5) Demonstrate TENACITY to your children – when we stick to something and remain persistent in the face of stress this is tenacity. Tenacity helps create a resilient family structure, one that generates warmth with clear limits and realistic and constructive boundaries. When families maintain commitments to setting healthy boundaries and fostering open communication this can help create a healthy and stable environment. It also lets them know you are not going to give up on them even in challenging times, which brings safety and security.

When trying to re-connect with children there can be several hurdles to overcome, so it is important for parents to put on their patience’s hat and to also have self-awareness of their own personal struggles that can be triggered in the interactions with their children who they have lost connection with for whatever reason. Parents can once again find joy in their life after re-connecting with their children and observing the growth and development of them in the family.

Below are FIVE PRINCIPLES you can employ during this time of re-building the relationship with your children.

1) Foster UNIQUENESS. Every family is filled with individuals who are, though related, are much different than the others. A huge mistake is to think that you can raise and relate to each child the very same way. This can potentially build resentment between the children.

2) Be careful with RIGIDNESS in enforcing household rules. Parents can do a dis-service to their children when they have too many rules. Trust is the key to building healthy family relationships. It is essential for parents to articulate their expectations well and follow this up with consistent, fair consequences.

3) Families need RITUALS that foster togetherness. Embrace the benefits of families eating together several times a week, having meetings where each member can have a say, and outings where a son or a daughter has alone time with a parent (not as a punitive event), but a fun time where you laugh and learn more about one another.

4) Helping them develop their LEGACY. In helping them develop as a person, it is important to educate children on the highs and lows of our extended relationships. You can talk to them about deceased family members, visit gravesites and childhood homesteads, share memories of your upbringing, and the good and bad lessons you learned along the way. When you are vulnerable with your child, it will help them to open up and relate in real ways.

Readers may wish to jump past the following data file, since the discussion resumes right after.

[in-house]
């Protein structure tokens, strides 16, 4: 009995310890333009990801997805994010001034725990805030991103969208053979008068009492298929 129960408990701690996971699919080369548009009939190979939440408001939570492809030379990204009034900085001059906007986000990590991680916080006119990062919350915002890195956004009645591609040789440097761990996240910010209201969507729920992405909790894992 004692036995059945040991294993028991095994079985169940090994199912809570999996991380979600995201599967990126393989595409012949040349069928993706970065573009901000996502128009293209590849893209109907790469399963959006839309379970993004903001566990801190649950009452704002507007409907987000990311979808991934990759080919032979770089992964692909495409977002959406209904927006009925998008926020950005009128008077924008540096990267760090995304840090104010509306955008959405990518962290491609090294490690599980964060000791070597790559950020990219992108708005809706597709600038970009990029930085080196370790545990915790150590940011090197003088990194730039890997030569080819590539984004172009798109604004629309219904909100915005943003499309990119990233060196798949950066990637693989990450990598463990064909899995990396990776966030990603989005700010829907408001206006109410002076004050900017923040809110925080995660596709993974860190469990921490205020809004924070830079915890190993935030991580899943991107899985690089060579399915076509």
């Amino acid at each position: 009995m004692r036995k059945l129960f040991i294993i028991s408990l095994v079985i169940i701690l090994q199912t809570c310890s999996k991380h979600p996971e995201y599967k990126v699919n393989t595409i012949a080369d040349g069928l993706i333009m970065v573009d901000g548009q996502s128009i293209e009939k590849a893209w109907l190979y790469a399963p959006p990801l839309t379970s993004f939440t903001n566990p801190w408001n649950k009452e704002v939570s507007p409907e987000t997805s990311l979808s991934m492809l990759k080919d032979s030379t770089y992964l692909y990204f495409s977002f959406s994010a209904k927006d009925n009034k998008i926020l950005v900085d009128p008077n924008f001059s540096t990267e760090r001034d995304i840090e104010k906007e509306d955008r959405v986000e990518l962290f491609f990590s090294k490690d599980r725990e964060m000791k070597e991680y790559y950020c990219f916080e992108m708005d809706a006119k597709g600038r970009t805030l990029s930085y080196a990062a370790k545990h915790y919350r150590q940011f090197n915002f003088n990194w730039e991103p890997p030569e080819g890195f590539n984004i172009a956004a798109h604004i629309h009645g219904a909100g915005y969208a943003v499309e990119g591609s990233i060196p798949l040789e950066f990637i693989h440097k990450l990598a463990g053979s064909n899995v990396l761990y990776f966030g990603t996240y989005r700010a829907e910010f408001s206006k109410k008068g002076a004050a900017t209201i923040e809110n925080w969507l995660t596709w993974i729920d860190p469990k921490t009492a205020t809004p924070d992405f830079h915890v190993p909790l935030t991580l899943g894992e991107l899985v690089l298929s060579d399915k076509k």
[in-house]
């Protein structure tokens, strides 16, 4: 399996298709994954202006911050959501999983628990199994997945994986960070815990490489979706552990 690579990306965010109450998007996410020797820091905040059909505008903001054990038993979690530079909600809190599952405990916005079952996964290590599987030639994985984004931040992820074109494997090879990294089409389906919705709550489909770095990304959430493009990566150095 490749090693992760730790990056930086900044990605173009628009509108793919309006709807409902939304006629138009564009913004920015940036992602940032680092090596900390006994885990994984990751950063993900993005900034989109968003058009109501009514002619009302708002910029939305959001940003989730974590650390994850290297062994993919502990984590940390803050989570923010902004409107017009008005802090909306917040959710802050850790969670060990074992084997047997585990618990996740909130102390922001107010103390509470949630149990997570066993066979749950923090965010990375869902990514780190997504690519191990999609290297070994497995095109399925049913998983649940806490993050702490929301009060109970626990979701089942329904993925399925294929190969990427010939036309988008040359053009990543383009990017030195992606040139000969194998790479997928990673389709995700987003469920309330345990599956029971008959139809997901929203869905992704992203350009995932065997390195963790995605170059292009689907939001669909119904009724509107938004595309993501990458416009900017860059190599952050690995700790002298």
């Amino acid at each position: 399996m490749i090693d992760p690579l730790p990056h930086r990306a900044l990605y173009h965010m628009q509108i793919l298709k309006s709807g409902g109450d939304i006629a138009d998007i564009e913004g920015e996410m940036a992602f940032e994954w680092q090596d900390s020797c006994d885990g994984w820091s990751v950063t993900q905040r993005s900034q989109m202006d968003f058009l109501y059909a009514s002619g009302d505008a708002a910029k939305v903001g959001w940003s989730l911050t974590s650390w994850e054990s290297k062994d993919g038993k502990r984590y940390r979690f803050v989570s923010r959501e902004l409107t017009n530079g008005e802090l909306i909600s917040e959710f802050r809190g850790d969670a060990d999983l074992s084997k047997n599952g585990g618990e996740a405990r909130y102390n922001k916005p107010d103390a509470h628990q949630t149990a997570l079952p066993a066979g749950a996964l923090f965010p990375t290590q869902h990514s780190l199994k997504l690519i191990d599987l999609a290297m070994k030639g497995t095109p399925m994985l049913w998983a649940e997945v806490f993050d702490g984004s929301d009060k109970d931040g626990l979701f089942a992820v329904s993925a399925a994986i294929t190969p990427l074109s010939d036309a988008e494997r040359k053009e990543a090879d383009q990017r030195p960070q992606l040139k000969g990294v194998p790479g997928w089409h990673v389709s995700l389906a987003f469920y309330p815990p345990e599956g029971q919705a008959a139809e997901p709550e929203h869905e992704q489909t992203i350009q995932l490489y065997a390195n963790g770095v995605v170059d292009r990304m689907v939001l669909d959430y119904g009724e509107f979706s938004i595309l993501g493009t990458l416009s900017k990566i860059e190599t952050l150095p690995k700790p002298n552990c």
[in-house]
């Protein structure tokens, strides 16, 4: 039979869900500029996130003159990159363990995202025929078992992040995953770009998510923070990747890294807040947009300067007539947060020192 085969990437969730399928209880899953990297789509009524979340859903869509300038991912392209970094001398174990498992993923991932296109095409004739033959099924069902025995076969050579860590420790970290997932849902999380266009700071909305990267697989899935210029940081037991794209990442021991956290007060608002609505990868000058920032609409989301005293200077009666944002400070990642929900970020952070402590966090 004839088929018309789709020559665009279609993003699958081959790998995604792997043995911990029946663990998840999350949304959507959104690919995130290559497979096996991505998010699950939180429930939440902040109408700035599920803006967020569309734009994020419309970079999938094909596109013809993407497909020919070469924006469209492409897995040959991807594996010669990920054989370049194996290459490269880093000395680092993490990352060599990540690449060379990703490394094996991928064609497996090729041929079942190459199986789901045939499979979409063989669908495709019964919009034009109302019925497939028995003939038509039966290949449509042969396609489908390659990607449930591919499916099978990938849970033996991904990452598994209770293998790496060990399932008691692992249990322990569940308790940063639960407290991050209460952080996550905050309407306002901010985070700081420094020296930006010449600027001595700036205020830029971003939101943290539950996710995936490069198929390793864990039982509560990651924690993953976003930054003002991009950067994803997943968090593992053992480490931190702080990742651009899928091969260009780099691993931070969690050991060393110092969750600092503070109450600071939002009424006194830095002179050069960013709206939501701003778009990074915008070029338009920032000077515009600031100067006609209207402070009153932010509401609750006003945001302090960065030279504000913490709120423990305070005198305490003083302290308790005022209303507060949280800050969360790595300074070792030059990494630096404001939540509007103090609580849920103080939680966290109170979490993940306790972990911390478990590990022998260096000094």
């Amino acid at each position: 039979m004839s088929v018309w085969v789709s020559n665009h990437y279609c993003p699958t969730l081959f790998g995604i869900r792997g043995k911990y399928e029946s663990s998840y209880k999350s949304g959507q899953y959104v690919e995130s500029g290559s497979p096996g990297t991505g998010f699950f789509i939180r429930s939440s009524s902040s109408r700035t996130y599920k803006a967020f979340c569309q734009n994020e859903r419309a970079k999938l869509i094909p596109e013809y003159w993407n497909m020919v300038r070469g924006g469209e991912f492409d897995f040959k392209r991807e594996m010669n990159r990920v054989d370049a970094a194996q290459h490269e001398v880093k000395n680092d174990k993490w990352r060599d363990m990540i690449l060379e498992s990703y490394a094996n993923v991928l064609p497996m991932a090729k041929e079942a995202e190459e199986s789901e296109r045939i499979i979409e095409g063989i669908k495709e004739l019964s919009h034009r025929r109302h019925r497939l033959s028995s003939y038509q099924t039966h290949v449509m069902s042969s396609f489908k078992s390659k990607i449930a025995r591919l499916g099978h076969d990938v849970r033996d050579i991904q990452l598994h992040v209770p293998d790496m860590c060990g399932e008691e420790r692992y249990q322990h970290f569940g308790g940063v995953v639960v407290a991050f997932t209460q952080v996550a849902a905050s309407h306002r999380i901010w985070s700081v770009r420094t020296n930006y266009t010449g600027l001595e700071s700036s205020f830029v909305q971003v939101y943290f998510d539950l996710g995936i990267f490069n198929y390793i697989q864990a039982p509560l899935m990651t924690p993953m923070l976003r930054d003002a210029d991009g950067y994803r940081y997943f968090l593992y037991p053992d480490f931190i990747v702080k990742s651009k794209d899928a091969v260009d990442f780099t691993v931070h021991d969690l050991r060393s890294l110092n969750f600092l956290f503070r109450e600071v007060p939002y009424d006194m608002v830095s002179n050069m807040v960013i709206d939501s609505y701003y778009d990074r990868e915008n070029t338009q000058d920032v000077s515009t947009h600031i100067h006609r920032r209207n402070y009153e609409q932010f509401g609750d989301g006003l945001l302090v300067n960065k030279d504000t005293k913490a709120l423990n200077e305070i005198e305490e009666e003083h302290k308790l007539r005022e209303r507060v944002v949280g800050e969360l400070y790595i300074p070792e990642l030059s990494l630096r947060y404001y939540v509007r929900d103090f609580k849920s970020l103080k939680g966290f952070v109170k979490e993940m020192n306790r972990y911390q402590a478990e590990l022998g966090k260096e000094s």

5) Model appropriate use of WORDS in your communication to the children and in front of them. Parents can devastate or hinder reconnection by using ill-conceived language during times of frustration such as “You always….” Or “You never….”. This can really destroy their confidence in re-bonding with you and potentially in other important relationships. It is important that they hear words like “I love you,” “You are valued and special,” “Thank you” and “Everything is going to be okay” on a regular basis. Also, be sure to share that you love them just for who they are and be specific in your compliments. If you build love in your children, they will not lack self-confidence.

The above guidelines may seem simple; however, when it comes to reconnecting with your children, they are very powerful. It is important that COMPASSION, COMMUNICATION and COMMITMENT are consistently shown to connect with them through the rebuilding process and beyond.


Chess, S. & Thomas, A. (1987). Knowing Your Child. New York: Basic Books and Thomas, A. & Chess, S. (1977). Temperament and Development. New York: Bruner-Mazel.

This article was originally posted on YourTango.com. To learn more about Janie Lacy and her counseling services, visit her website.

Go to www.earlymomentsmatter.org to learn about attachment and to get an award-winning toolkit that introduces ways in which parents and caregivers can help their children build secure attachments.

Janie Lacy Bio

Janie Lacy is a licensed Mental Health Counselor who specializes in relationship difficulties, sex addiction, and anger management.